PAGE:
Community organizers will be marginalized.

More attempts to suck up to Christy Clark, the former PR worker for the firm that greenwashes Enbridge for hire. Rather than counting out the BC government, further lost time will be wasted on attaching hopes to the same premier that is currently on the all out attack against the very institutions that educate the children and, hopefully, prepare them for a world that her industrial friends are attempting to pave.

The idea of a systemic cause of tar sands pipelines will not be addressed by mainstream ENGO’s.

Fracking pipelines and their coincident LNG terminals are not to be opposed, either.

I also predict that many may take this opportunity to expose the true nature of the oil and gas economics inherent in capitalist processes, and begin to build alliances across communities. Indigenous resistance will carry the bulk of the solutions, while the talk of solutions as a buzz word for non-action will continue from outside community perspectives.

All in all, after the dust settles, the main factors– Government, federal & provincial– will continue to be the same pro-industrial, right wing and pro-corporate sector they always were. And certain sectors of the mainstream environmental movement will continue to lie to you about that, and ask you to send these people love letters in various forms.

Harper will fight, perhaps longer than is good for him, but ultimately will be busy doing the real work in the background, which is pushing every single aspect of other levels of industrial destruction from clearcuts, to LNG terminals, fracking and fracking pipes, river destruction, salmon killing and more… while the focus is moved to what I believe is the already dead pipeline.

Power is not our friend. It is an enemy, and it is coming for us wearing multiple disguises.

This matters.

Gateway is dead. Long live Gateway! It will kill off our resistance, too, if we are not careful.

…and with that, I shall be off to places in this territory mwhere the rumbles you hear are as often of raging waters as they are of logging trucks, and gas is better used to cook a small meal.

 

Tar Sands for the week (May 20, 2014).

 

Tar Sands. On that, I want to talk about the anti-war movement of the time before the invasion of Iraq in 2003. In the time between the September 11, 2001 terror attacks in various parts of the United States and the ultimate invasion of the completely uninvolved sovereign state of Iraq, quite literally millions upon millions of people flooded the streets of the imperialist countries that stood to gain the most from just such an invasion. Perhaps tens of millions were mobilized in the UK alone; Canada, later to lead the invasion and overthrow of Haiti as a “sorry” to the United States war plans, played a peripheral role.

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Tar Sands for the week (May 13, 2014).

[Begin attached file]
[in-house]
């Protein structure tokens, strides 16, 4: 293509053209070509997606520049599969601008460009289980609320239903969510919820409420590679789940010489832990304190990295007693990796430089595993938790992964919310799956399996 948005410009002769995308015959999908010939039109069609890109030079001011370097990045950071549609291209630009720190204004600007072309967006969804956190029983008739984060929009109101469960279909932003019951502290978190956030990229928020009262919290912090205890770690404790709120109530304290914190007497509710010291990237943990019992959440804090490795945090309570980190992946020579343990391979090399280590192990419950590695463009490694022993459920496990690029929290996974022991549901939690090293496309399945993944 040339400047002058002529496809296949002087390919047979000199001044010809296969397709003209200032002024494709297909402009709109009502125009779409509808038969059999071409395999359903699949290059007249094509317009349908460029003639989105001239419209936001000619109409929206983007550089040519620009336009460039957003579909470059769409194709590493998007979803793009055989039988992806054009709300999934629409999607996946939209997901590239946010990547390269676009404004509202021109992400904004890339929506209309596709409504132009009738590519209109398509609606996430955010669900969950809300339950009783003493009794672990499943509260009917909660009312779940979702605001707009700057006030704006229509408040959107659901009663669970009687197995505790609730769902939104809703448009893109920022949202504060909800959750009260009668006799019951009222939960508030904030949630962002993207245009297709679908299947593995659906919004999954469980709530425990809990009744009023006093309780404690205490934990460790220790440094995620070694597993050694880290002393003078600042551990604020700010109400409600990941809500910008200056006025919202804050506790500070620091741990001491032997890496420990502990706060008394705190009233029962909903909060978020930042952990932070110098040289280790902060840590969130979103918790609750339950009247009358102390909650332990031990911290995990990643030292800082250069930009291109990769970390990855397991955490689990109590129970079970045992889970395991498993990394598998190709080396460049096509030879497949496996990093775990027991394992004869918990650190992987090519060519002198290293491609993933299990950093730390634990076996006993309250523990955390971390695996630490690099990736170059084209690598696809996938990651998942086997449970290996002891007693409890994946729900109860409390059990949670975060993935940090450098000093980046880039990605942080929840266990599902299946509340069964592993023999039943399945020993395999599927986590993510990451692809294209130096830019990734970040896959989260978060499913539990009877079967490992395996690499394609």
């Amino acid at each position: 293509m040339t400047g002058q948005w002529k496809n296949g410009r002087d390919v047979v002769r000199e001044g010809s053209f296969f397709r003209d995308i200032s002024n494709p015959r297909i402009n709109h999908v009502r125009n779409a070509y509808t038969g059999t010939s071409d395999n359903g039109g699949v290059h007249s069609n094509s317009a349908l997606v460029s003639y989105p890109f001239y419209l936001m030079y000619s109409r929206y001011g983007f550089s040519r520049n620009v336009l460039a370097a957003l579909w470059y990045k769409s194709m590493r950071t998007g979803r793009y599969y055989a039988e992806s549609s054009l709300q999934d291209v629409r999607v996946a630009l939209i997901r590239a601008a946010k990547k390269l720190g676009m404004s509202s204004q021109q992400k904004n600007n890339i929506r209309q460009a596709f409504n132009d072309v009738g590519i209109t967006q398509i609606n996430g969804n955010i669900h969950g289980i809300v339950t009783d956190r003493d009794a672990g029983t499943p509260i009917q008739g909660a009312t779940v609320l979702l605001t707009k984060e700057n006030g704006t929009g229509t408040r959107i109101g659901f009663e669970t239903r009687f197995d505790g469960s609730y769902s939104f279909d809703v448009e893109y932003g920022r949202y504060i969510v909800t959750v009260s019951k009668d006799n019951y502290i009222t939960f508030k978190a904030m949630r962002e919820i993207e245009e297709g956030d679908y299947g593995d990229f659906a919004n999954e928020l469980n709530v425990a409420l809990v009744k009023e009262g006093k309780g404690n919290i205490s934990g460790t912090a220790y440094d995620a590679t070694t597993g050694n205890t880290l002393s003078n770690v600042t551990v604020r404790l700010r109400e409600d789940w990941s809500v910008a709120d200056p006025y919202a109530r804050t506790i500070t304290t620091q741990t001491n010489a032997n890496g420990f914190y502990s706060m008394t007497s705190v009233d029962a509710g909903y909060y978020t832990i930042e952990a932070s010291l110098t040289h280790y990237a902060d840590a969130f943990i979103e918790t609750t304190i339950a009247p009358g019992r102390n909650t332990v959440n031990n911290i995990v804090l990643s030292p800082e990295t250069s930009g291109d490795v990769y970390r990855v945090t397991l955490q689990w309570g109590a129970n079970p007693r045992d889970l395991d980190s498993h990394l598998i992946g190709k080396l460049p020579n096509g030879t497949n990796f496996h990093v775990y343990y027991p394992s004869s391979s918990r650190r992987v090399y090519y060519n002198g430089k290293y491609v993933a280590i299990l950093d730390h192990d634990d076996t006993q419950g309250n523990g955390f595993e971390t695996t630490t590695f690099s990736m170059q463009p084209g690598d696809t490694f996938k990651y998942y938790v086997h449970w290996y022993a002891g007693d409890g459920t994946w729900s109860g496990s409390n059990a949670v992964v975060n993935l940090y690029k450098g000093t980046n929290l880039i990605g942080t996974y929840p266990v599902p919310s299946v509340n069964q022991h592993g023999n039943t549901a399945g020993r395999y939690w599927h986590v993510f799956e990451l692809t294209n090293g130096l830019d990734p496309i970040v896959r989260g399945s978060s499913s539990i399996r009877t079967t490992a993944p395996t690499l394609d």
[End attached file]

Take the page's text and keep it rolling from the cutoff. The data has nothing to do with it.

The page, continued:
First off, my apologies for not posting for two weeks, travel and other commitments did not allow for the weekly blog. Here, once again, is a weekly tar sands stream of thoughts.

–Macdonald

**

Well, it seems that two weeks off for travel has left wide open new tar sands stories. Such is the nature of this struggle. But that’s it, perhaps in another way. While the overall popular sentiment against tar sands in particular– along with fracking, mountain top removal and climate change itself– the demands have not grown much with the breadth of sentiment. This is, of course, not true of those who are resisting on a democratic, open and community level– fracking has been brought to attention by those who seek more than public relations. But as far as the struggle against tar sands as led by the structures of NGO’s we have repetition of failed demands. Nowhere is this clearer than in the case of Enbridge Gateway and big money organizing in BC. Continue reading

Tar Sands for the week (April 22, 2014)

One of the major ways in which social control is manifested most often in today’s decaying North American society is through marketing of supposed activist campaigns. Taking on the appearance of grassroots organizing, the centralized, top down nature of the “campaign” will seek to do two main functions: Usurp the role of the grassroots organizing that had previously taken place, and create and act out a narrative.

Much has been said of the first previously, but the second is perhaps more insidious. The recent example of– I’ve written this often enough I’m thinking it’s time to cut and paste– the Keystone XL being punted down the field by the Obama administration is a case in point. Capital has done what capital is wont to do; Centralized campaigning under a public relations exercise led by middle class climate scientist Bill McKibben publicly has declared that Keystone XL is a make or break point for the climate in the US.